Friday, August 04, 2017
      ( 12:07 PM ) posted by Setsuled  

When thinking of yakuza, one does not normally think of contemplative, almost zen-like stillness. Yet Takeshi Kitano's 1993 film Sonatine owes more to Ozu than Suzuki with its tranquil, unhurried shots of characters sitting and talking about things that don't necessarily move the plot forward. Evidence of the characters' familiarity with violence and fear creeps into the substance of scenes, though, making this a peculiarly sedate and yet striking perspective on life in organised crime.

The film centres on Murakawa (Takeshi Kitano) who is caught up in some kind of intrigue with his own gang and another. Both seem to want him dead but Murakawa barely seems to care, for the most part expressing no emotion but a vaguely melancholy weariness. Eventually, he ends up hiding out at a beach house in Okinawa with a few of his subordinates.

Two of his younger subordinates discover they're from the same part of Tokyo and they have conversations about places and people they both know. A few moments suggest a suppressed homosexual attraction between the two, particularly a scene where the two play with a doll.

Murakawa seems to be keeping his true feelings suppressed as well as he explains to a girl named Miyuki (Aya Kokumai) that despite appearances he's in a constant state of fear and that's why he's so quick and sure with a gun.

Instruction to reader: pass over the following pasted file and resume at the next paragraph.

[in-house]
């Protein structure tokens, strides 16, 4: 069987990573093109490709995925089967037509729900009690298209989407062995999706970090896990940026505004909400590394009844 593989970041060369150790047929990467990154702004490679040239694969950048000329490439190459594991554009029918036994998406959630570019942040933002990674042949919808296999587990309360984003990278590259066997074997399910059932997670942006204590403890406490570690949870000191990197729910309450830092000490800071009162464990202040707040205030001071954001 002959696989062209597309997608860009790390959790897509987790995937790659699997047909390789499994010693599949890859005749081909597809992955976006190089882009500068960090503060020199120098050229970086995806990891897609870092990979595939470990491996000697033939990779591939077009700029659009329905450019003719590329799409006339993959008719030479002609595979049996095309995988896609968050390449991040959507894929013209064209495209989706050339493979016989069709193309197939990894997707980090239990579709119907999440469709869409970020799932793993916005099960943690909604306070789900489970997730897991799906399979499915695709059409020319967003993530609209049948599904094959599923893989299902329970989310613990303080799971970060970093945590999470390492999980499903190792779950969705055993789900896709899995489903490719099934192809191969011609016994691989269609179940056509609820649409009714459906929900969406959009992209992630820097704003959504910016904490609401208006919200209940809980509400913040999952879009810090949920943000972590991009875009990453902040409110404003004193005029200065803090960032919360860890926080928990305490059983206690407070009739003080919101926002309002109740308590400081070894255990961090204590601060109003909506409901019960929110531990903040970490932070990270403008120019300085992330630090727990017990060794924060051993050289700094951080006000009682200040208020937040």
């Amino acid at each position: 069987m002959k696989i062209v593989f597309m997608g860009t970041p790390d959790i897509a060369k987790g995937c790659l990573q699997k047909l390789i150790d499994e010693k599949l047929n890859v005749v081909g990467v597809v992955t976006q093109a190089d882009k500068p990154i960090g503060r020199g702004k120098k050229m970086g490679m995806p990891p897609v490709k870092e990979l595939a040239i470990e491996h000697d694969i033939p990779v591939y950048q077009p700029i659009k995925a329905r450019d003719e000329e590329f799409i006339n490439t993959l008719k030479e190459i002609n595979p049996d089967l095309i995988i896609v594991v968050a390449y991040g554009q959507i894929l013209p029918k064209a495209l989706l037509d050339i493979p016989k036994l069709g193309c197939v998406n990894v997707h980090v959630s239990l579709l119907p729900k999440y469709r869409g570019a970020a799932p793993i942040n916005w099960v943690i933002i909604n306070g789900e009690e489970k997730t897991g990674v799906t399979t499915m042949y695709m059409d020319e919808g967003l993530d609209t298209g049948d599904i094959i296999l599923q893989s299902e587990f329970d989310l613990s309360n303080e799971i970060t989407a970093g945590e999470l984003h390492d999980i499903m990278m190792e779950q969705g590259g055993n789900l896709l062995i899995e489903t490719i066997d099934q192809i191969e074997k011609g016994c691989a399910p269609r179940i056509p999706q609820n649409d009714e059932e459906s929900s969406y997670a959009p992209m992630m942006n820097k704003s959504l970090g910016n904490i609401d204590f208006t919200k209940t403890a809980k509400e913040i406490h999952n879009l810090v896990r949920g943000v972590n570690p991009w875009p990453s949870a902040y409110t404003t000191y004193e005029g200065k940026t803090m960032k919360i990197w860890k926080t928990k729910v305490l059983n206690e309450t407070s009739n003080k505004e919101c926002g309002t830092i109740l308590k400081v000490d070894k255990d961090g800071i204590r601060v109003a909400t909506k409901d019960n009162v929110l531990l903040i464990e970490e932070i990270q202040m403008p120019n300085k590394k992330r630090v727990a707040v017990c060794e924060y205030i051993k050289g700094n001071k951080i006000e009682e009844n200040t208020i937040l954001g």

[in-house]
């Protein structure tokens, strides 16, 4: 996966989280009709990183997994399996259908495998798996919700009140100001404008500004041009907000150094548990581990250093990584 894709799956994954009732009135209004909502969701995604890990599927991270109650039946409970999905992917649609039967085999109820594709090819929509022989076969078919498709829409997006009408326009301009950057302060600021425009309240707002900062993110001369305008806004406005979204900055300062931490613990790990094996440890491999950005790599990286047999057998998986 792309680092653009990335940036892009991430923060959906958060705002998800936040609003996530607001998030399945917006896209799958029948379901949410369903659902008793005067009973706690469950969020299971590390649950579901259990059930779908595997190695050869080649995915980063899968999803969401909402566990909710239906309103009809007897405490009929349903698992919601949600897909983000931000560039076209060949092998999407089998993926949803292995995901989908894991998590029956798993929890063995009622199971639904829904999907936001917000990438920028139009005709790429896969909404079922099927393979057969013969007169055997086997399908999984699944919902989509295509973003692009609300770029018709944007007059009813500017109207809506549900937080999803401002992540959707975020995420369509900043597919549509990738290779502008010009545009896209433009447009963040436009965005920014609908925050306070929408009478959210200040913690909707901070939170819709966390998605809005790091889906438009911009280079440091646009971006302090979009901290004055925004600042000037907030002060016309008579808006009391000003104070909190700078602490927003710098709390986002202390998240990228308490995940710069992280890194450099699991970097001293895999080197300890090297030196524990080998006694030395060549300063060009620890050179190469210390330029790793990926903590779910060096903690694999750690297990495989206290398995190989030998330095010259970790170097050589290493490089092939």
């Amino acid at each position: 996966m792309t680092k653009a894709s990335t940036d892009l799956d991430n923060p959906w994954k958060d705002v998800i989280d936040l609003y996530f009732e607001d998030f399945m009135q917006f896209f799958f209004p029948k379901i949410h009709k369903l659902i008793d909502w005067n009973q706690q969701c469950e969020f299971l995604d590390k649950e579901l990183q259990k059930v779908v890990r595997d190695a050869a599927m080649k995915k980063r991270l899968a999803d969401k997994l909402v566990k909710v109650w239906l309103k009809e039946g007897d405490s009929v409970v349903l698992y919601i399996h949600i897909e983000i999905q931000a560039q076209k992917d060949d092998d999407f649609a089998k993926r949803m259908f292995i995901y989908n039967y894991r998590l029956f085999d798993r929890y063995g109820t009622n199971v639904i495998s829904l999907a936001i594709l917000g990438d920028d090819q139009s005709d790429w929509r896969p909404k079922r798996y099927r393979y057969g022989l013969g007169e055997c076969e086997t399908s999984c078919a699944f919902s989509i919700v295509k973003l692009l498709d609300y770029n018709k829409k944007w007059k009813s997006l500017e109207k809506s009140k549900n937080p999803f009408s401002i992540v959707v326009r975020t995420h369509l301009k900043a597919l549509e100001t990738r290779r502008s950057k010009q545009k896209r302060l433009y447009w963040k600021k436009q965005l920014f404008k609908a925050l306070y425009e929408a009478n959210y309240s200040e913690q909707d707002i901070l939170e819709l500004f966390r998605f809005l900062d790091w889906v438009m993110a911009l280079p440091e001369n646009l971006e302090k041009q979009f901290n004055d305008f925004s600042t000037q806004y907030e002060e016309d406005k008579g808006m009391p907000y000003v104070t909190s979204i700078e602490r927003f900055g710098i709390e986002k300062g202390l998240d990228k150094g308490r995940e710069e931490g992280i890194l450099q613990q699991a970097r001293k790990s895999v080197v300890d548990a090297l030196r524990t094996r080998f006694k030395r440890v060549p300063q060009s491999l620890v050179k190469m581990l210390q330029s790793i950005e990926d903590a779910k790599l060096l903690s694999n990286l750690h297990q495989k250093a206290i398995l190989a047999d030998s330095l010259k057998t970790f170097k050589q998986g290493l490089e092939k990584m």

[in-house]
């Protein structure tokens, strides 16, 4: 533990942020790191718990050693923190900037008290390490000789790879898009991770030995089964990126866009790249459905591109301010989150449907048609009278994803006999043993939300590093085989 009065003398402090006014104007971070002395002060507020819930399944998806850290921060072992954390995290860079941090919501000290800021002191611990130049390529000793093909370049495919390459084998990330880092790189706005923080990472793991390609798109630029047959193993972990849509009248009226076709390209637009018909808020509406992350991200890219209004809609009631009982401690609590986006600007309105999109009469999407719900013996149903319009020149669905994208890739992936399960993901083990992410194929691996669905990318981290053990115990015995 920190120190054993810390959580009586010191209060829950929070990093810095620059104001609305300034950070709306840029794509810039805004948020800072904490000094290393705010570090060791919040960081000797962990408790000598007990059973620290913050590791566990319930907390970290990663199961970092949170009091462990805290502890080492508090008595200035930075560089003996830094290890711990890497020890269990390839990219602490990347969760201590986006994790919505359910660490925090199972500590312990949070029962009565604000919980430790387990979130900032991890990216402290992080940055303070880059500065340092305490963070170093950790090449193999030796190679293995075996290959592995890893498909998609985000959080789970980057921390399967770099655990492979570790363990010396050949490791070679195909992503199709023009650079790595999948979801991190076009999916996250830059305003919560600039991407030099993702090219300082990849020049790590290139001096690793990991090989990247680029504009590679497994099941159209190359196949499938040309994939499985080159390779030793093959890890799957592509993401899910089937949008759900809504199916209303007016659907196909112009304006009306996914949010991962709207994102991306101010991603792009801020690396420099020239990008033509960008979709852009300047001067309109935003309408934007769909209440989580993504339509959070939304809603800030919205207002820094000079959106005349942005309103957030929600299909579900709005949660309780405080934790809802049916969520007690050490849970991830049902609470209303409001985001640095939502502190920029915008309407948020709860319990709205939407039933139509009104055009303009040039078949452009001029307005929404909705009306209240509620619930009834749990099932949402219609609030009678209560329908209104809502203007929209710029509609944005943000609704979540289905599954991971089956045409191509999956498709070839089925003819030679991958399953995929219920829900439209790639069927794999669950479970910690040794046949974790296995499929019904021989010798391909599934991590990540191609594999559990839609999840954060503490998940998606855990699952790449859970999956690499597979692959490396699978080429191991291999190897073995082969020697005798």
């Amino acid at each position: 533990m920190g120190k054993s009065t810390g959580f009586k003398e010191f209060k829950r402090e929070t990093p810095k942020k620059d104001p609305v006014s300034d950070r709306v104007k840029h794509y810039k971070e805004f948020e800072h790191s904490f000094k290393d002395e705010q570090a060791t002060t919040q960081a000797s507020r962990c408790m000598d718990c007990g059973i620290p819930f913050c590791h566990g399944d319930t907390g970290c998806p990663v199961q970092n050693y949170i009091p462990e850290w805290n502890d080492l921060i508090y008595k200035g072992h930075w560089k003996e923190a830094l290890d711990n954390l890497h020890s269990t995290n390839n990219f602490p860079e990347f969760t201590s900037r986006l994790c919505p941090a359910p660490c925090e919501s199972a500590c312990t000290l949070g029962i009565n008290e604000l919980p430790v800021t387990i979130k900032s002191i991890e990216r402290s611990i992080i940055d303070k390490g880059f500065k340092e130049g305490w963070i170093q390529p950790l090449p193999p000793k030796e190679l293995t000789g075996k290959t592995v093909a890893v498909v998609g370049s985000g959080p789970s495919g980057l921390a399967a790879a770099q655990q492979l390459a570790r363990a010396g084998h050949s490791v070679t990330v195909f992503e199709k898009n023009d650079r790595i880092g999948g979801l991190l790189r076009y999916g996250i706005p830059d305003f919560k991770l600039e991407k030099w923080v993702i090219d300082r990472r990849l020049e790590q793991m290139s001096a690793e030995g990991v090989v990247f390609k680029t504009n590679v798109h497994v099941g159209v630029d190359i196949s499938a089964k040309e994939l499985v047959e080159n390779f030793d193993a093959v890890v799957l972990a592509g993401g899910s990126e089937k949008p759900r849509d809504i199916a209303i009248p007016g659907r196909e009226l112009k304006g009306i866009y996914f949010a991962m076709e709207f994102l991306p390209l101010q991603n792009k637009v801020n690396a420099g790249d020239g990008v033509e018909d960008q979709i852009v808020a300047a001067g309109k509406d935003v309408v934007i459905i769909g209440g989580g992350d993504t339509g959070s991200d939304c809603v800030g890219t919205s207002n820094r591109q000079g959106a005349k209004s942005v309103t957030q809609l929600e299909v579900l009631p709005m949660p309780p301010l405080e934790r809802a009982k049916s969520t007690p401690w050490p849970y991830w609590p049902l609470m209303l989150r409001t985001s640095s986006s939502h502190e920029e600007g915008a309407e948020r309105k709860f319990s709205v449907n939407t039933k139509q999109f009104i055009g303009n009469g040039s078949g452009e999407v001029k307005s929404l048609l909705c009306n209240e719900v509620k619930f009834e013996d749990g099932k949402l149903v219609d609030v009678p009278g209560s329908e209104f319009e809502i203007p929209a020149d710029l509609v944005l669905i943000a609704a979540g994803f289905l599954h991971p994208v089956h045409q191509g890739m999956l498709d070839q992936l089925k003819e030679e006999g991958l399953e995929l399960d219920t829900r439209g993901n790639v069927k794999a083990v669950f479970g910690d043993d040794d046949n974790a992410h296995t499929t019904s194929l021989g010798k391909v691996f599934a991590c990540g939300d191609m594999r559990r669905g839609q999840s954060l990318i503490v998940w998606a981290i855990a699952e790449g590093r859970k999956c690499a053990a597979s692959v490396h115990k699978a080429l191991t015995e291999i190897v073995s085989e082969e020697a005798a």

He meets Miyuki after a witnessing a young man trying to rape her one evening. Murakawa doesn't seem to care very much about what he's witnessing and doesn't seem like he'd get involved except the would-be rapist becomes angry when he notices he's being watched and attacks Murakawa. We don't find out very much about Miyuki, who falls in love with him, her character seeming to exist to provide an alternate route into a more loving and stable lifestyle, but like the attraction between his two subordinates, he seems cut off from the possibility by his own ingrained patterns of thought and emotion.

Most of the movie consists of scenes of the group of misfits on the beach, playing games that would seem normal except eventually gunplay gets involved. A strange Russian Roulette scene early on on the one hand seems to show Murakawa's methods of inspiring fear are only a front but on the other hand it seems to confirm, along with what he said to Miyuki, that he's on a quiet, inexorable path of self-destruction.

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